Updated: Feb 14
Jordan Peterson said that in one of his interviews.
It got me thinking about the “long game” or “the infinite game” said by Simon Sinek.
Once I realized the power of working on my business and not just in it, the game changed. That gem’s from the “E-myth” by Michael E. Gerber.
It’s a different set of thinking.
This past week I’ve been facing new knowledge challenges. The kind of challenges that ask for future input. The future isn’t here yet though. Technically, it never is.
"If only I can fast forward work & time, and I'd have the result I seek, probably something better."
I wouldn't know what to do if it hit me because wouldn't know how to approach the possibility.
One thing that’s constant throughout the process is setting a pace.
It made me remember my goals from years ago. I was a designer at Lanmark360 and lived in Asbury Park. I wanted to work & learn from the cream of the design world and open up a design studio in Manhattan.
At the time, I believed this to be the pinnacle of my professional life. Without the experience of running my own business, a few things played out:
The more I longed for it, the more painful it was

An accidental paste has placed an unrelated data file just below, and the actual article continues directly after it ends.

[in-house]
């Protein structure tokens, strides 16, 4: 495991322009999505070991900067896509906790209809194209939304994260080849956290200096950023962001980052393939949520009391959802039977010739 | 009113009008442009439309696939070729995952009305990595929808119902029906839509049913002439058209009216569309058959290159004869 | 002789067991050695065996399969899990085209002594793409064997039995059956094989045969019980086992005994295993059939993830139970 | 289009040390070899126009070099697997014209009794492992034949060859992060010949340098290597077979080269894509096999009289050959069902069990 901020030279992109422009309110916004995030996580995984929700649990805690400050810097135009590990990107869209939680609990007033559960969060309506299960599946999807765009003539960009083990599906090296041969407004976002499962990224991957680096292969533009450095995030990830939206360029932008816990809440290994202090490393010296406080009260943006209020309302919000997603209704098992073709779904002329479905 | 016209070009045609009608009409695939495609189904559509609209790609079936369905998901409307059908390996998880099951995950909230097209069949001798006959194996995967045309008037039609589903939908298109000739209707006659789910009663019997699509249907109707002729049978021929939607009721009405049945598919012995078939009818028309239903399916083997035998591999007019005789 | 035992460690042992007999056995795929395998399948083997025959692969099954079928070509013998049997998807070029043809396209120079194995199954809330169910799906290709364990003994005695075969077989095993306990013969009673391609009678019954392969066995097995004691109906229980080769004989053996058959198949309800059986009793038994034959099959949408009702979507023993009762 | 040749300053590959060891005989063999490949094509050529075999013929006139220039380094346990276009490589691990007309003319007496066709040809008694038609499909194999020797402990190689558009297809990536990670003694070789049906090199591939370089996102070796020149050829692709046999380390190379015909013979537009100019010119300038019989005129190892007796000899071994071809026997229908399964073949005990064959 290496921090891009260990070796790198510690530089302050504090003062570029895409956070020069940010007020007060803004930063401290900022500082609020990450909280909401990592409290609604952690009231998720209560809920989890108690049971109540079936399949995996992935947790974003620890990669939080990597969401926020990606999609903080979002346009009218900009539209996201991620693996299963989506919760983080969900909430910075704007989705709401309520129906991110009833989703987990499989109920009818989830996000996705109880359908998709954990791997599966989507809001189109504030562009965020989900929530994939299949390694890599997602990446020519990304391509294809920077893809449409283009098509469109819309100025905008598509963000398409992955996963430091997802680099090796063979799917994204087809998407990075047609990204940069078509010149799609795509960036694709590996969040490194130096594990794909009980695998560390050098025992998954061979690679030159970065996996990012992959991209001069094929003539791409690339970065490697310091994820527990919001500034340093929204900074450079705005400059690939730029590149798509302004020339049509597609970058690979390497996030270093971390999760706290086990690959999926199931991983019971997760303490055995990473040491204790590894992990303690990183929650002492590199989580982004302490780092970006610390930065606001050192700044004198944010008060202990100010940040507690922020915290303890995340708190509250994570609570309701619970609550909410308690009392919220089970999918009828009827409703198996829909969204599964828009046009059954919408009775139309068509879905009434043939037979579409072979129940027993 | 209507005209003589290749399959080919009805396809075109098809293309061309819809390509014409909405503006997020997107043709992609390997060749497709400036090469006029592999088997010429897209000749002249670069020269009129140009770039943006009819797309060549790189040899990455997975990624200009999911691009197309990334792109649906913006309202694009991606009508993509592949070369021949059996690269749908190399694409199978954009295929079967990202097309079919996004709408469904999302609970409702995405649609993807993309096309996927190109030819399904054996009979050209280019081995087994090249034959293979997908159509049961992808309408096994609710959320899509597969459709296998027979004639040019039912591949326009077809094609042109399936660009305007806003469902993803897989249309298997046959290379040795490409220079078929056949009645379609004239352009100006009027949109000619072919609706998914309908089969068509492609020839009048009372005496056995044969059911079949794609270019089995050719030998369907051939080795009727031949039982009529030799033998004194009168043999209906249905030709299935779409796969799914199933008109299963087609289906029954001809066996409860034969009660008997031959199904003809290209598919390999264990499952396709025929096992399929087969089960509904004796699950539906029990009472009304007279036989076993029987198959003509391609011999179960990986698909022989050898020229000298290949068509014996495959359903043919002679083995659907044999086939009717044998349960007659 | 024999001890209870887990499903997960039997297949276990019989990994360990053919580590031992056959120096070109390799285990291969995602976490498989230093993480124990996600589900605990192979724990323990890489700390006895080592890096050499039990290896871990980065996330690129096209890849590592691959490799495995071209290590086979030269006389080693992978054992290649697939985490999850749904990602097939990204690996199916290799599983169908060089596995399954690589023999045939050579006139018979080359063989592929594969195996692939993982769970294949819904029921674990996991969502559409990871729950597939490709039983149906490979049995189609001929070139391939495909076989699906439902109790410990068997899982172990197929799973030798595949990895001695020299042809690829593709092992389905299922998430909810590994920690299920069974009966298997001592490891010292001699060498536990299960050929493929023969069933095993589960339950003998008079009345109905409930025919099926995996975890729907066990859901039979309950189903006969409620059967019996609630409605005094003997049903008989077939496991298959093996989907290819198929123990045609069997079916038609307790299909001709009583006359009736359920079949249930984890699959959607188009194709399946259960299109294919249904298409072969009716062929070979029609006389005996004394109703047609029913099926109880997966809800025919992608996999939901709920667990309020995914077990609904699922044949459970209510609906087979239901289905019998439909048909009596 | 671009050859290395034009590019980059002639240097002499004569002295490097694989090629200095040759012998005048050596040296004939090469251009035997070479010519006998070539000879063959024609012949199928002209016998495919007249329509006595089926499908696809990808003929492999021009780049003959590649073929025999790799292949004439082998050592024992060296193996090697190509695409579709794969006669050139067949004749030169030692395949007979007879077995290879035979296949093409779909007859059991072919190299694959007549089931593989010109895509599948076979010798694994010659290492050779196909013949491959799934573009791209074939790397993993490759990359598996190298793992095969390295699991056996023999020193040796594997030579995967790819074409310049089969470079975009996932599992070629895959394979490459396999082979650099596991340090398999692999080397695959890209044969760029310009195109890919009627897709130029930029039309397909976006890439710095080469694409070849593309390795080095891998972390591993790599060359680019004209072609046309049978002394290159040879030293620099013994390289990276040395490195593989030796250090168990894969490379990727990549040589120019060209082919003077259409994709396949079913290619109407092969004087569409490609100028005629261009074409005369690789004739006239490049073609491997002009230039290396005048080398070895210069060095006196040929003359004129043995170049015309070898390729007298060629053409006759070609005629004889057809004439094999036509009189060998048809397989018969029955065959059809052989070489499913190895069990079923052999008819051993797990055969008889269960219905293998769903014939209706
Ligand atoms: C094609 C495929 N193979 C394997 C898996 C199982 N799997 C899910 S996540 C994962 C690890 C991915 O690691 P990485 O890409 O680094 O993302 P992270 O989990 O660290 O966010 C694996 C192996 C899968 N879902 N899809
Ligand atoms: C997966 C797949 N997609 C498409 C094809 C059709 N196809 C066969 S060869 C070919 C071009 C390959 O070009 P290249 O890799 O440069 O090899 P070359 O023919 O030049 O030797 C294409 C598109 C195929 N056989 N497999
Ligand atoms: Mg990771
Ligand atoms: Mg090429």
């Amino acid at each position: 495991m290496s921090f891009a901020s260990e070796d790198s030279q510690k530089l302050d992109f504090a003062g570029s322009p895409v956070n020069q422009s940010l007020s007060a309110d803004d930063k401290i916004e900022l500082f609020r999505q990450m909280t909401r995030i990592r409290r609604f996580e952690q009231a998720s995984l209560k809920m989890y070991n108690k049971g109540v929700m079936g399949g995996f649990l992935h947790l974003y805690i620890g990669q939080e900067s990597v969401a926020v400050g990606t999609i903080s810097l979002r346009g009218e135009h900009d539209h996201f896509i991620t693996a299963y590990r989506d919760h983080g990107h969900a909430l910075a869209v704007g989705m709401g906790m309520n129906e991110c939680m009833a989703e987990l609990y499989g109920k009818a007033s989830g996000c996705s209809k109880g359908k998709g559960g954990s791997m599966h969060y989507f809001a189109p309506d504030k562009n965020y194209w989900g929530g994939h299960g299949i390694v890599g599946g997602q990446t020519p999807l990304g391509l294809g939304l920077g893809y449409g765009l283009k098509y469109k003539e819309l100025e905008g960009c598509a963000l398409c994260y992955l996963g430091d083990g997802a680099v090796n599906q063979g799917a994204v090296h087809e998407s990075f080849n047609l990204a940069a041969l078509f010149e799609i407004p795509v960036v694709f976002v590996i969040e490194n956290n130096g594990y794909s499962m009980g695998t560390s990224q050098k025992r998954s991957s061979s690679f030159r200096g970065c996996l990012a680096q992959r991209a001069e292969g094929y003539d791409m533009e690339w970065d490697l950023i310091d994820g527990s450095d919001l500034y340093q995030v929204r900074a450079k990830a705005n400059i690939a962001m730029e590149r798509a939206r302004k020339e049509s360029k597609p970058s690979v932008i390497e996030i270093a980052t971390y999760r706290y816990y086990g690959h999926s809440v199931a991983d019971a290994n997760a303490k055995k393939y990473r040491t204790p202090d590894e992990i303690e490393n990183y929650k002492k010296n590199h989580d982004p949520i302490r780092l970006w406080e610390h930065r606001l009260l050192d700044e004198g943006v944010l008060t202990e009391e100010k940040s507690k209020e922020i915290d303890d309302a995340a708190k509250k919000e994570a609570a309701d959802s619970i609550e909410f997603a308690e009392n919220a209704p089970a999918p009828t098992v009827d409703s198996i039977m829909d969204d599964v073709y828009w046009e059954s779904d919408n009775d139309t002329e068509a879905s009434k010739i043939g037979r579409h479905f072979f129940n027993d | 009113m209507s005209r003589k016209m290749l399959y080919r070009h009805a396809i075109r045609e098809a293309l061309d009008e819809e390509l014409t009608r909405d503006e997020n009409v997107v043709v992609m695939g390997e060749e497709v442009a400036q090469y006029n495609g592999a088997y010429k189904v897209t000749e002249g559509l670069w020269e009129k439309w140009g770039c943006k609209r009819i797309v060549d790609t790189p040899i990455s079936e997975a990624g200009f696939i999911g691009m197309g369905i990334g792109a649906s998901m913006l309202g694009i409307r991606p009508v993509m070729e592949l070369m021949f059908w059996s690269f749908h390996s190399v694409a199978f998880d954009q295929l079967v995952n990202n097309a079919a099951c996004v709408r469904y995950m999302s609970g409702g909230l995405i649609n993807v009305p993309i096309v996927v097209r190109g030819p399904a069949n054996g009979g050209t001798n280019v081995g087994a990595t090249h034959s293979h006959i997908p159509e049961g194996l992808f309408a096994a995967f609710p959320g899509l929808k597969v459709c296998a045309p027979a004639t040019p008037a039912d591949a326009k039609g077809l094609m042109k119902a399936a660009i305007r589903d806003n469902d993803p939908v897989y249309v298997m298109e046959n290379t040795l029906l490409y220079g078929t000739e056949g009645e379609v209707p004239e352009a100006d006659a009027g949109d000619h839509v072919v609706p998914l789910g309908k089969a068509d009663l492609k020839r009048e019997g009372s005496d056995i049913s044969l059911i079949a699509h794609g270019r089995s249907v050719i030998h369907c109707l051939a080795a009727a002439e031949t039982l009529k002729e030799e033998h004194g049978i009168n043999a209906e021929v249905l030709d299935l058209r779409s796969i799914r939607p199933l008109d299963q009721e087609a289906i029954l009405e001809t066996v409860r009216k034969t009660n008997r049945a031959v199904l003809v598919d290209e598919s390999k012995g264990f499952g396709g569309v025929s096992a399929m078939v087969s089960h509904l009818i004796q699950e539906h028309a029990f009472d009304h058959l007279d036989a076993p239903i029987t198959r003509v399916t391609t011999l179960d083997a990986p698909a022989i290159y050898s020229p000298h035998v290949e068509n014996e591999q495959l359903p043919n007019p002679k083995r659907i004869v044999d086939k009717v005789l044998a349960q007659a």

The faster I went, the more misplaced expectations were set
The faster I went, the more I shot from the hip
I didn’t sharpen the ax enough
I knew how to do the work, and I didn’t know business
Note, lately I’ve been loving listing because usually ideas come rushing to my fingertips. Satisfying.
As I learned the lessons listed, I learned to replace what didn't work. Merely, stopping an unhelpful habit wasn't enough, I needed to correct course. It wasn’t a conscious decision, and I’m aware of BJ Fogg’s and James Clear’s amazing work. Funny enough, I’m only a newsletter and social media consumer. Ha, I feel there’s some resistance, I guess I need to.
Here’s the thing, reconditioning is part of the process.
An example is I’ve had a training plan the last 3 years which focuses on foundational work. Before I could add body-wide strength, I worked on joints, aches, tightness, numbness, cold hands and feet, and weak knees.
I got into foundation training because in 2013 I badly sprained both achilles moving into my first Manhattan apartment. I had a limp for over a year. No insurance. No PTO because I was freelance. Fell into depression. Lessons. Growth. The journey of pushing the stone up the hill began.
Another thing happened, my energy began to suffer with the speed.
I began to slow down.
I can work fast. Like really fast. I get a high from it.
The downfall is fast work doesn’t translate to a seamless process. Oftentimes, I’d have to redo work, but hey, no worries, I’m fast…
I’m good, no thanks.
The point I’m making is, I’ve played the energy exertion game, and it’ll get you. Injury, depression, numbing, or otherwise, it will get your attention.
Here’s what I considered with the next phase of my life:
That’s my conditioning in a nutshell.
I’ll dive into it next week.